Category Archives: Books

No Beethoven Now Available in softcover and Kindle

no-beethoven

Peter Erskine’s book No Beethoven is now available as a softcover book as well as a Kindle ebook, in addition to the iTunes version that was released earlier this year. The iTunes version has some audio/video goodies and a plethora of photos that I don’t know made it into the Kindle version, so there’s still a good reason to buy it via iTunes if you have the choice.

In any event, as I said then, this book is a must read for Weather Report and Zawinul fans. Get it if you don’t already have it.

Peter Erskine’s New Book, No Beethoven

no-beethoven

Peter Erskine has written a gem of a new book. No Beethoven is his autobiography and “chronicle of Weather Report,” which he has published as an ebook, available from iTunes for the iPad. It’s a must-read for Weather Report and Zawinul fans, standing shoulder-to-shoulder with the existing biographies of Wayne, Joe and Jaco. The book is packed with Peter’s stories and behind-the-scene anecdotes about the band, Joe, Wayne and Jaco — not to mention tons of photos.

Those stories are artfully interspersed with Peter’s narrative of his own life. As he recounts in the early chapters, he took to drumming at an early age and was something of a child prodigy, gaining admission to the Stan Kenton summer jazz camp at the age of seven despite the 14-year minimum age requirement. By the time he was 18, he was on the road with the Kenton Orchestra. Three years later, he quit to go back to school, but that was short-lived as a summer tour with Maynard Ferguson wound up turning into two years. It was with Maynard that Jaco first heard Peter, and that encounter ultimately lead to Erskine joining Weather Report in the summer of 1978.

At the time, they were finishing up the recording of Mr. Gone and getting ready for a tour of Japan. Erskine recounts in detail his first rehearsal with the band, Joe’s band rules (which really only consisted of one rule); his participation on Mr. Gone; and his “homework,” which consisted of book reading.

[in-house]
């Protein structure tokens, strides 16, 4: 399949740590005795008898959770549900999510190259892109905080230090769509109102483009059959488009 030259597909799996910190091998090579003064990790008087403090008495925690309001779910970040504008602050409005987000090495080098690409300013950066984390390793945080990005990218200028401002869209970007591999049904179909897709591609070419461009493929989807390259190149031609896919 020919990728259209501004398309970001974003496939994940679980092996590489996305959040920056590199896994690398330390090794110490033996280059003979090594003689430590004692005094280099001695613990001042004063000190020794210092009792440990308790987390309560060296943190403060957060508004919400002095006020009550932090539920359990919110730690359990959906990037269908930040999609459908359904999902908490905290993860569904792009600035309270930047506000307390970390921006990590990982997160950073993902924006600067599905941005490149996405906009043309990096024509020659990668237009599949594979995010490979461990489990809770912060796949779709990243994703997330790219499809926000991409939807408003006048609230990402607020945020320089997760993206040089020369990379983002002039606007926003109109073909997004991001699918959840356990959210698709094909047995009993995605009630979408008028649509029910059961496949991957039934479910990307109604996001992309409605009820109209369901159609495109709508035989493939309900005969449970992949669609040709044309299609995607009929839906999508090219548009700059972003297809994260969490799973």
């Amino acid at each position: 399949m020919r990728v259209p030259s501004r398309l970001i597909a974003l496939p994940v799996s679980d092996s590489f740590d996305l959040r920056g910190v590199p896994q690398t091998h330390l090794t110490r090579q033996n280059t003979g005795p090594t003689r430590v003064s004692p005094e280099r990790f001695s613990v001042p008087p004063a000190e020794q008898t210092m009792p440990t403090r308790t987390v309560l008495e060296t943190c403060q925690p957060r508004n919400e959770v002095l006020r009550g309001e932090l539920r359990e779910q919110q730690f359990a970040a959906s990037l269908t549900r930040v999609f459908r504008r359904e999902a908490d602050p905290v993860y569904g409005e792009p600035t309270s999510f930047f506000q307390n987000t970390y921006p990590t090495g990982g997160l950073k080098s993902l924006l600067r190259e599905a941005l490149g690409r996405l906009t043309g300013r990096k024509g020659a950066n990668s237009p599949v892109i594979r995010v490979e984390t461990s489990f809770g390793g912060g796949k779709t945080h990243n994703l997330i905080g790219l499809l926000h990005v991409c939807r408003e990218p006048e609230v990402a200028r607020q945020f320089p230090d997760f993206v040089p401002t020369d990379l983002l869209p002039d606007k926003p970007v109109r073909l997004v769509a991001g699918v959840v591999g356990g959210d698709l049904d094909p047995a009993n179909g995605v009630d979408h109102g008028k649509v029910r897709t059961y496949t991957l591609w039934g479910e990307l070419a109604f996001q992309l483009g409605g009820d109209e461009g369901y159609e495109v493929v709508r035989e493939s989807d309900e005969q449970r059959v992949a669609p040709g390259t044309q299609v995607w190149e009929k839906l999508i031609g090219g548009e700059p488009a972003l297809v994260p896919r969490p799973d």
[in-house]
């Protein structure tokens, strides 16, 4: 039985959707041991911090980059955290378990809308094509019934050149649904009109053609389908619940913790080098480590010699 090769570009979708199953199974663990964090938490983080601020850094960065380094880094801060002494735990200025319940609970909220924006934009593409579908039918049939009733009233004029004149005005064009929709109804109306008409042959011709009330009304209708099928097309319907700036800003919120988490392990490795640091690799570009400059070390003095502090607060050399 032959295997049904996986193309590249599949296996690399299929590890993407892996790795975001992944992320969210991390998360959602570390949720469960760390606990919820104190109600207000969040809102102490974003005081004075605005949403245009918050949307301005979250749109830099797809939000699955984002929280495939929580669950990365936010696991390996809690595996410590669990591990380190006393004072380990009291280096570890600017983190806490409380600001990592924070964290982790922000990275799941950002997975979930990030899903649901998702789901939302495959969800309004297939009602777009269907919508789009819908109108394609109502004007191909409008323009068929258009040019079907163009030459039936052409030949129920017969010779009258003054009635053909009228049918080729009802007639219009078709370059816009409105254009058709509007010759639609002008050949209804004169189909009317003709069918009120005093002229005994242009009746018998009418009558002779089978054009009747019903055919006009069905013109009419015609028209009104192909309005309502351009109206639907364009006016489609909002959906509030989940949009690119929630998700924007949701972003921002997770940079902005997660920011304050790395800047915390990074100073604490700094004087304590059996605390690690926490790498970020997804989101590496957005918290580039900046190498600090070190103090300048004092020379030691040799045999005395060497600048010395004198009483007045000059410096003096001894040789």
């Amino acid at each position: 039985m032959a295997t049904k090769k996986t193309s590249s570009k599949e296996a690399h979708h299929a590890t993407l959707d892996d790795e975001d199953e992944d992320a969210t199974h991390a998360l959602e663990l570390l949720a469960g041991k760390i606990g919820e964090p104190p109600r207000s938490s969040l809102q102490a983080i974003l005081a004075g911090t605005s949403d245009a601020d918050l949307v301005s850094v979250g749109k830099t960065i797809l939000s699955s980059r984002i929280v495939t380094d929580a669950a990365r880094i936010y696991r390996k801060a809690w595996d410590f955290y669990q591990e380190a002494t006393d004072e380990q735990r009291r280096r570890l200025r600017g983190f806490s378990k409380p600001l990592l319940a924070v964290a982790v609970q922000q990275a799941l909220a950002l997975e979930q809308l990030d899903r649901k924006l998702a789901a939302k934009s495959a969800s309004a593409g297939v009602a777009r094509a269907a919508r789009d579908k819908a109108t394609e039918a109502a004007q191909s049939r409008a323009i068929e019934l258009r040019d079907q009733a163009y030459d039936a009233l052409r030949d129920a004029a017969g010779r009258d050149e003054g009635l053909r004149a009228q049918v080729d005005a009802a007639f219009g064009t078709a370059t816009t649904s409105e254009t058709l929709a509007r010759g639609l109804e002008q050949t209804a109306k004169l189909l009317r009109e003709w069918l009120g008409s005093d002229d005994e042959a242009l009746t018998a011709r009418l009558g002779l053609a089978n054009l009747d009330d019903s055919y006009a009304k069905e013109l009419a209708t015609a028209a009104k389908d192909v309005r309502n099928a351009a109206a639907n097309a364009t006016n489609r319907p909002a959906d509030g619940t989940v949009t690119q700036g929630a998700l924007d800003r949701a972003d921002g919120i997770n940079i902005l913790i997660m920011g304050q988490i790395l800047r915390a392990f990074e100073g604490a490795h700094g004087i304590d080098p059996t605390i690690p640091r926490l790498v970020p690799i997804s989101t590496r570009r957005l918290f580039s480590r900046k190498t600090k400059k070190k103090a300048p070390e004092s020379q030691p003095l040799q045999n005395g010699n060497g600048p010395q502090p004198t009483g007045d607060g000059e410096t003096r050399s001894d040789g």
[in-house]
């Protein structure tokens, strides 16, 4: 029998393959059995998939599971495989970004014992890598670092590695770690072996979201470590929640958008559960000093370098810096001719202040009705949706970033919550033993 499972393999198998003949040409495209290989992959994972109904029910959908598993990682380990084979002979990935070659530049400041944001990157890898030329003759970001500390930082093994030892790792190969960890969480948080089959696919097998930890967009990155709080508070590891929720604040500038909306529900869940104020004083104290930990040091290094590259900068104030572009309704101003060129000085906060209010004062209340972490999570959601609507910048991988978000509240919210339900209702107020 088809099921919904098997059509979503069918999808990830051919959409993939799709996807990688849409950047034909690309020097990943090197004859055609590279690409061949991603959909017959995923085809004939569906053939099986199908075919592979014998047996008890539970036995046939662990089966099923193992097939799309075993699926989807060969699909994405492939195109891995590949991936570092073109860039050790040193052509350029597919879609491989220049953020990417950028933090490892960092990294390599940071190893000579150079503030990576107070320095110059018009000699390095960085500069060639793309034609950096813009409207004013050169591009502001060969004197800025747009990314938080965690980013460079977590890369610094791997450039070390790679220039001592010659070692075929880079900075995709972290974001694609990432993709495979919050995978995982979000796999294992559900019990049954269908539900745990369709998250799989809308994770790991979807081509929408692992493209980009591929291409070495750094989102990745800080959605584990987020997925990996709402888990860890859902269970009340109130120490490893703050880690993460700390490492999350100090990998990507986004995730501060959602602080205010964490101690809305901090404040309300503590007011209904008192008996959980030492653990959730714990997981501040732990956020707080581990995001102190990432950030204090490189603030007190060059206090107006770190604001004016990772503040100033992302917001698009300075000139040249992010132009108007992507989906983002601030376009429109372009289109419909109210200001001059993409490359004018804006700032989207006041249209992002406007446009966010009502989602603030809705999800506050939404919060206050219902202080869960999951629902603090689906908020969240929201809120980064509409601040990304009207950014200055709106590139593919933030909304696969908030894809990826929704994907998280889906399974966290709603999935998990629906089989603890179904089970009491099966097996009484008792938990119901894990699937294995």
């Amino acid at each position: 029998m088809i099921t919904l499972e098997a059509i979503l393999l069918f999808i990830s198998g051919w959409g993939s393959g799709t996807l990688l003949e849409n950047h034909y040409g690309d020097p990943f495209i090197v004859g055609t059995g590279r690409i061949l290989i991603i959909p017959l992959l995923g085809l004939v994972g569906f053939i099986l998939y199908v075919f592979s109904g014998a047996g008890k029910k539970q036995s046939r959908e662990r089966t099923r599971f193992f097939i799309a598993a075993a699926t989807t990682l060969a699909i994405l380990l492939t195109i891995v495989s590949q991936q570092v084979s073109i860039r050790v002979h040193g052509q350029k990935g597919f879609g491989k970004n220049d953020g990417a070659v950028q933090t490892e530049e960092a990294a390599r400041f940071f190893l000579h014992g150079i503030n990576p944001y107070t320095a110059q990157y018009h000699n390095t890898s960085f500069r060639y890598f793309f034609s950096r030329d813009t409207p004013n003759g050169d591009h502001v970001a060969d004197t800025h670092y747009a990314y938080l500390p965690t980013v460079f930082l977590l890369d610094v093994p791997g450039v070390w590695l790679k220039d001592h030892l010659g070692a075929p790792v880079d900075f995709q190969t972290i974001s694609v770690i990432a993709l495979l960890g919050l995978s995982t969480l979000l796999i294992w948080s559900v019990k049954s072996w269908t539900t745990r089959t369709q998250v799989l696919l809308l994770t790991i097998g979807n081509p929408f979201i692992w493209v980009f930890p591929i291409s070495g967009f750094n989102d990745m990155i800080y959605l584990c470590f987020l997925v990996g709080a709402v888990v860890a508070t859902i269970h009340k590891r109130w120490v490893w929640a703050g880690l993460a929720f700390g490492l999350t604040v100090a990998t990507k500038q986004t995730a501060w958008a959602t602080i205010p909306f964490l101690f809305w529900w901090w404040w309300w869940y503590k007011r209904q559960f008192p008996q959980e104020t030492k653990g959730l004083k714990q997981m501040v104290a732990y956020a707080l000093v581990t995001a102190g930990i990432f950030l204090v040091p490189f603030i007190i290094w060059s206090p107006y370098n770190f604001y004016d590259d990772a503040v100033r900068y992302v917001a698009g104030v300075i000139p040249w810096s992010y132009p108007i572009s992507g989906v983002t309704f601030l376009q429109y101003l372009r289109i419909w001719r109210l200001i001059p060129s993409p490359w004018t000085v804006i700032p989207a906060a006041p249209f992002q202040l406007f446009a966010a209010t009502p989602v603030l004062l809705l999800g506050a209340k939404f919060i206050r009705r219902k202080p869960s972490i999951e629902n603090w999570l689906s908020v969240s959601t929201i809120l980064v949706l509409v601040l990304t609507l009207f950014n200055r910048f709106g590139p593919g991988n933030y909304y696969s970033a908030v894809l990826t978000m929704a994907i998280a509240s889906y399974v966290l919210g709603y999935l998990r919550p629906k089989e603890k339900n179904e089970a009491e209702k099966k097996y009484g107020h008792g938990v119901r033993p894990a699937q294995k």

Peter’s relationship with Joe is a central theme throughout No Beethoven, and his insights into Zawinul’s personality are priceless. There are other books about Joe — Brian Glasser’s In A Silent Way being the obvious one — but No Beethoven offers a more personal take, one that gives us a more human portrayal of Joe than we’ve seen elsewhere. As Peter says in the book, “[Joe] was gruff and he could be rough as well as scatological and hyperbolic in the extreme. He was also a sweet and very funny man. Easily the most intense musician I’ve ever know.” All of that comes through in Erskine’s telling.

Having said all that, this is much more than a book about Weather Report. I must admit that when I first got it, I scanned through the pages looking for the Weather Report stuff. But I wound up going back and reading it from start to finish and thoroughly enjoyed it. Peter’s writing style is engaging and along the way he imparts pearls of wisdom about being a musician and about life. There’s plenty of material about Stan Kenton, Maynard Ferguson, Steps Ahead, and the many great musicians Peter has worked with over the years.

No Beethoven will eventually be available for the Kindle, Nook and Sony e-readers. German and Japanese translations are also in the works, as well as a CD-ROM version of the book to be released in Japan later this year. But for now, owners of iPads have a treat in store for them.